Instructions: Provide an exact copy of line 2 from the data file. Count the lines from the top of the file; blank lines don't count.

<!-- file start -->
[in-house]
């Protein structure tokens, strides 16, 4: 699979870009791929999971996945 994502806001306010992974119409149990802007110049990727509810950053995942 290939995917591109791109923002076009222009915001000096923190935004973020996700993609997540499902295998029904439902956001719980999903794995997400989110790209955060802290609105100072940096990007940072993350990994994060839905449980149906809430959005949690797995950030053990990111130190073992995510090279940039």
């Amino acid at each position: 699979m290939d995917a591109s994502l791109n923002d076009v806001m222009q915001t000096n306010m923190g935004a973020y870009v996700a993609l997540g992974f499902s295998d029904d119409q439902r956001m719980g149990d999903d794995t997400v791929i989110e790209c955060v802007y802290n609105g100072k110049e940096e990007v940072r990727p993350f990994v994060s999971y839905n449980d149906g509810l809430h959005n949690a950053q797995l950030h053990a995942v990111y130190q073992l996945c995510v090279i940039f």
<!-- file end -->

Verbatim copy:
């Protein structure tokens, strides 16, 4: 699979870009791929999971996945 994502806001306010992974119409149990802007110049990727509810950053995942 290939995917591109791109923002076009222009915001000096923190935004973020996700993609997540499902295998029904439902956001719980999903794995997400989110790209955060802290609105100072940096990007940072993350990994994060839905449980149906809430959005949690797995950030053990990111130190073992995510090279940039």